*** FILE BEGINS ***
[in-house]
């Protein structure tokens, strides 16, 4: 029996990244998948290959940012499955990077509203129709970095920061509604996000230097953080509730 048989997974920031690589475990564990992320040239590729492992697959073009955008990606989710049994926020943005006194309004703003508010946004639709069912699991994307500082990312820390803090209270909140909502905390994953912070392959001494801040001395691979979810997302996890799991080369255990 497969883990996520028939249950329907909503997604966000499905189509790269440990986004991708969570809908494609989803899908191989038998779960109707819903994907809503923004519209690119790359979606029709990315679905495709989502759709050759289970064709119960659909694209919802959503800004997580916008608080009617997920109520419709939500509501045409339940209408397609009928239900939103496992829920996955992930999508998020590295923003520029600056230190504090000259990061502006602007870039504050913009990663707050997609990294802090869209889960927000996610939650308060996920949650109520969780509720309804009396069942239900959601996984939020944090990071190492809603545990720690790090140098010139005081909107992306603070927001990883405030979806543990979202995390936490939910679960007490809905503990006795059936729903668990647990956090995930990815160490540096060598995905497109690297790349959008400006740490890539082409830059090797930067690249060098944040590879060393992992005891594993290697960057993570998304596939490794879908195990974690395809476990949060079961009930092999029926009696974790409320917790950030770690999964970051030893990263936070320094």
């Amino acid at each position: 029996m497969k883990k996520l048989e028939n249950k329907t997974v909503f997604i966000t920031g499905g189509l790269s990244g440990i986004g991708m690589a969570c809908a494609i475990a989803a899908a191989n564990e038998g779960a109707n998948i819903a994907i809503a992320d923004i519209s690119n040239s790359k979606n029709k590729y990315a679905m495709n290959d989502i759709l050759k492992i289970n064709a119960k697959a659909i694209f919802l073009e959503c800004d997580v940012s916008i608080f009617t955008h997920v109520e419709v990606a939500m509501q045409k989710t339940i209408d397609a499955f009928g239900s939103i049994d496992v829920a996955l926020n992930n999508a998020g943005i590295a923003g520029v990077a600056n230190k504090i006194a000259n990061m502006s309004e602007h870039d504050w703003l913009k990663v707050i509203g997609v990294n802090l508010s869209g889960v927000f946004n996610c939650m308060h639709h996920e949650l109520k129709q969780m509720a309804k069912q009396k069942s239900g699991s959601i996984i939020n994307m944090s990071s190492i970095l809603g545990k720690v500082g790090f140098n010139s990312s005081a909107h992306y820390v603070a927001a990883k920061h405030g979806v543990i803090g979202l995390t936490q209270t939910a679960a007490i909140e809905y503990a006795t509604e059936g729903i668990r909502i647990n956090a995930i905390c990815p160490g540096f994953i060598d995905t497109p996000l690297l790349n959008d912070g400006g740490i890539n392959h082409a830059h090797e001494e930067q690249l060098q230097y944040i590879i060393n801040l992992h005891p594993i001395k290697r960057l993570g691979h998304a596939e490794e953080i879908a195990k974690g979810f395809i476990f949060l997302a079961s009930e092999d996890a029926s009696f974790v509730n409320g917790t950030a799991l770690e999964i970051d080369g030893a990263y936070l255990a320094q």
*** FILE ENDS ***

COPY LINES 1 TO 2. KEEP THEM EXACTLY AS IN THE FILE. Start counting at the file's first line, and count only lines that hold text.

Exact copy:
[in-house]
């Protein structure tokens, strides 16, 4: 029996990244998948290959940012499955990077509203129709970095920061509604996000230097953080509730 048989997974920031690589475990564990992320040239590729492992697959073009955008990606989710049994926020943005006194309004703003508010946004639709069912699991994307500082990312820390803090209270909140909502905390994953912070392959001494801040001395691979979810997302996890799991080369255990 497969883990996520028939249950329907909503997604966000499905189509790269440990986004991708969570809908494609989803899908191989038998779960109707819903994907809503923004519209690119790359979606029709990315679905495709989502759709050759289970064709119960659909694209919802959503800004997580916008608080009617997920109520419709939500509501045409339940209408397609009928239900939103496992829920996955992930999508998020590295923003520029600056230190504090000259990061502006602007870039504050913009990663707050997609990294802090869209889960927000996610939650308060996920949650109520969780509720309804009396069942239900959601996984939020944090990071190492809603545990720690790090140098010139005081909107992306603070927001990883405030979806543990979202995390936490939910679960007490809905503990006795059936729903668990647990956090995930990815160490540096060598995905497109690297790349959008400006740490890539082409830059090797930067690249060098944040590879060393992992005891594993290697960057993570998304596939490794879908195990974690395809476990949060079961009930092999029926009696974790409320917790950030770690999964970051030893990263936070320094």